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Egypt - Glossary Index
Sources: The Library of Congress Country Studies; CIA World Factbook

      Glossary -- Egypt

      Egyptian pound (£E)
      Consists of 100 piasters. In early 1990, the pound was worth between US$1.00 and US$1.50 depending on the exchange rate that applied; the informal market rate was £E=US$0.40.
      Equals 1.038 acres.
      FY (fiscal year)
      Since July 1, 1980, July 1 through June 30.
      GDP (gross domestic product)
      A value measure of the flow of domestic goods and services produced by an economy over a period of time, such as a year. Only output values of goods for final consumption and investment are included because the values of primary and intermediate production are assumed to be included in final prices. GDP is sometimes aggregated and shown at market prices, meaning that indirect taxes and subsidies are included; when these have been eliminated, the result is GDP at factor cost. The word gross indicates that deductions for depreciation of physical assets have not been made. See also GNP.
      GNP (gross national product)
      The gross domestic product (GDP--q.v.) plus the net income or loss stemming from transactions with foreign countries. GNP is the broadest measure of the output of goods and services by an economy. It can be calculated at market prices, which include indirect taxes and subsidies. Because indirect taxes and subsidies are only transfer payments, GNP is often calculated at factor cost, removing indirect taxes and subsidies.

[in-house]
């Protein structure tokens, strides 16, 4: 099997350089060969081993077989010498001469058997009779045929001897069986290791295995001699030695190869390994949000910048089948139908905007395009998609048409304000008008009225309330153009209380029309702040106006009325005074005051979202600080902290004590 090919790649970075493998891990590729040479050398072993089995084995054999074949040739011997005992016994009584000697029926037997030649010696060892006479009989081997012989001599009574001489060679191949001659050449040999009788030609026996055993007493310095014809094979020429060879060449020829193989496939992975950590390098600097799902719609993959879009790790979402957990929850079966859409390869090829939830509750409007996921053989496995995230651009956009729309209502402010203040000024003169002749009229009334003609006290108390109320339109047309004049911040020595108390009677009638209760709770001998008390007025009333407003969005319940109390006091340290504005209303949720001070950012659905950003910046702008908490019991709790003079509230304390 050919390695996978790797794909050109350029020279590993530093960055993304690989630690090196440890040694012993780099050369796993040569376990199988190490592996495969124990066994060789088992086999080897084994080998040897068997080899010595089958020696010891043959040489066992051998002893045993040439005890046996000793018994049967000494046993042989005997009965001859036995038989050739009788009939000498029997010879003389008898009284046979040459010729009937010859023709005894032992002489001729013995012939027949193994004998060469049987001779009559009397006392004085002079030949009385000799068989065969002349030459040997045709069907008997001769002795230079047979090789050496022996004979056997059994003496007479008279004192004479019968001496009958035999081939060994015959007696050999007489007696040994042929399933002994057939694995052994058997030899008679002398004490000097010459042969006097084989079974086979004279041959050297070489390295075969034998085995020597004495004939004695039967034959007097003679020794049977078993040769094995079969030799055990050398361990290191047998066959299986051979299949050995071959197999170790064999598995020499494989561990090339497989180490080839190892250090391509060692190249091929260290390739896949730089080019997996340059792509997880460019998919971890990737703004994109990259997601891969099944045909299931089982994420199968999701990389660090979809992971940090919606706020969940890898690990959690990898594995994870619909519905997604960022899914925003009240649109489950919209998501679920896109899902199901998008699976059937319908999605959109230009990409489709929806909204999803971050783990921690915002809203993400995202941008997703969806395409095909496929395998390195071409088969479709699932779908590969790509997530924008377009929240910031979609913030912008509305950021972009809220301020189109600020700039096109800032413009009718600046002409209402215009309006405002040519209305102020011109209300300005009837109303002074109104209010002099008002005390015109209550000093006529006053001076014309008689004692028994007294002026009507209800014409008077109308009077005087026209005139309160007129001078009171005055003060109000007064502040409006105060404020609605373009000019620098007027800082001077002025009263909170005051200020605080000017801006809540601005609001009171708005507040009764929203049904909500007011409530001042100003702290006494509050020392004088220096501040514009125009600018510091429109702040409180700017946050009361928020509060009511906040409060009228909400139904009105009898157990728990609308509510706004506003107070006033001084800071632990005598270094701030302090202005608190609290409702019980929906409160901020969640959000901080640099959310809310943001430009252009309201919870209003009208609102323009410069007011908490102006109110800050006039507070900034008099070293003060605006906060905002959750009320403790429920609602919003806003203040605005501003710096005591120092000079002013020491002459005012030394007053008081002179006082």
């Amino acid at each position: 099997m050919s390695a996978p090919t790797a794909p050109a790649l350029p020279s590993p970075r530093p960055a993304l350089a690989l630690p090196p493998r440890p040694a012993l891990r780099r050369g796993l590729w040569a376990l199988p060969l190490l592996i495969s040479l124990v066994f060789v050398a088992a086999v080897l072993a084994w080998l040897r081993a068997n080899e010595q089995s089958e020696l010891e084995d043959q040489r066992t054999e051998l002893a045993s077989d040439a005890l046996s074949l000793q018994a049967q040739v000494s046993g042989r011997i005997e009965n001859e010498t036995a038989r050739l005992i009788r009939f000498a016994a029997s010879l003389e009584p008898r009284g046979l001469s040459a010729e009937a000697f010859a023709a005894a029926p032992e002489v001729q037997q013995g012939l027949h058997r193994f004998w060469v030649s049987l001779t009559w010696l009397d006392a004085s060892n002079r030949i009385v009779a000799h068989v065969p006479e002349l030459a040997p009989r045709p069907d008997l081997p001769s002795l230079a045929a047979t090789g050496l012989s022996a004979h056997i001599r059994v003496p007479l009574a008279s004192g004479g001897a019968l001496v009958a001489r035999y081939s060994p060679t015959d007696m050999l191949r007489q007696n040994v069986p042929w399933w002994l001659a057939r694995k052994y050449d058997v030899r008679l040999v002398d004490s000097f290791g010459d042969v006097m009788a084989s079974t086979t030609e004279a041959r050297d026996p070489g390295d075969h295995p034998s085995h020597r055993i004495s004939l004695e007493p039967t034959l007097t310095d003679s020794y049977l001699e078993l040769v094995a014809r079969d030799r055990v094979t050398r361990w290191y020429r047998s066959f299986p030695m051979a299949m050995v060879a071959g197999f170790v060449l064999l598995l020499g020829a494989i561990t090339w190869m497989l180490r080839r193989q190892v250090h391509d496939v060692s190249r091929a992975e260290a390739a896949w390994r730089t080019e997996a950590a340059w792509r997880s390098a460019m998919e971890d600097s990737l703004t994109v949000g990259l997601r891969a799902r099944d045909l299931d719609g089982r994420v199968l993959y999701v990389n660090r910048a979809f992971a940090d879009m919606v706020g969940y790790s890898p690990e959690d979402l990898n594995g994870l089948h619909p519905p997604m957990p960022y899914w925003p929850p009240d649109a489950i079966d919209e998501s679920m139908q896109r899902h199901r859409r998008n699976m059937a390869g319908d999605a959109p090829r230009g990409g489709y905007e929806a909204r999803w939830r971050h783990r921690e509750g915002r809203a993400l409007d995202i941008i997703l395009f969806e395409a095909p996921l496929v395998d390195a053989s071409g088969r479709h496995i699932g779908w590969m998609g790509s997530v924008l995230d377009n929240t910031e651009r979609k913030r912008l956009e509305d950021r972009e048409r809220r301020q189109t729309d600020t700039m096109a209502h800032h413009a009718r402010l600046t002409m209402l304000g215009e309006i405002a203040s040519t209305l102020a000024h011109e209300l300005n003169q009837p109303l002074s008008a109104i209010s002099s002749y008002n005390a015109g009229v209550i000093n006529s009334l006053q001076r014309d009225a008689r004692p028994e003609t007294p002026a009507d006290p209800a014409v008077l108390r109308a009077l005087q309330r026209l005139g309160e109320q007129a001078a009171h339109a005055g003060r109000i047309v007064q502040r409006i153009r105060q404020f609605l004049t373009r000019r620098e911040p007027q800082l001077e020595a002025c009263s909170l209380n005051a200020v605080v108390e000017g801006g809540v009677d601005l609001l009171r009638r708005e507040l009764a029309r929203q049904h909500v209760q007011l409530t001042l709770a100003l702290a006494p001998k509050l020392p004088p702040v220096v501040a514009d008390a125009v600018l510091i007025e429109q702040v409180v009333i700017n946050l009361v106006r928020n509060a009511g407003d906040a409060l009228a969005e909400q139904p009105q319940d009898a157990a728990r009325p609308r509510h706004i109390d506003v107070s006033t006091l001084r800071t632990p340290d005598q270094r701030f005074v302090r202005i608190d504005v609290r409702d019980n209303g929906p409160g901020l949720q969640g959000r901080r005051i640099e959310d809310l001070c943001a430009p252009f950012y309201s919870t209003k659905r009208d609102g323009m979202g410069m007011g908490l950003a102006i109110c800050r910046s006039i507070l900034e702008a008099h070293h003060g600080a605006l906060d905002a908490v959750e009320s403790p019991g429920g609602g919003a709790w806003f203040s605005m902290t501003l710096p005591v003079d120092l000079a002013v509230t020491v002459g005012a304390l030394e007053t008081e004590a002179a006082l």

A word used in several senses. In general use and in lower case, it means the leader of congregational prayers; as such it implies no ordination or special spiritual powers beyond sufficient education to carry out this function. It is also used figuratively by many Sunni (q.v.) Muslims to mean the leader of the Islamic community. Among Shias (q.v.) the word takes on many complex meanings; in general, it indicates that particular descendant of the House of Ali ibn Abu Talib, who is believed to have been God's designated repository of the spiritual authority inherent in that line. The identity of this individual and the means of ascertaining his identity have been the major issues causing divisions among Shias.
      Literally open door; refers to Anwar as Sadat's policy after the October 1973 War of relaxing government controls on the economy so as to encourage the private sector and stimulate the inflow of foreign funds.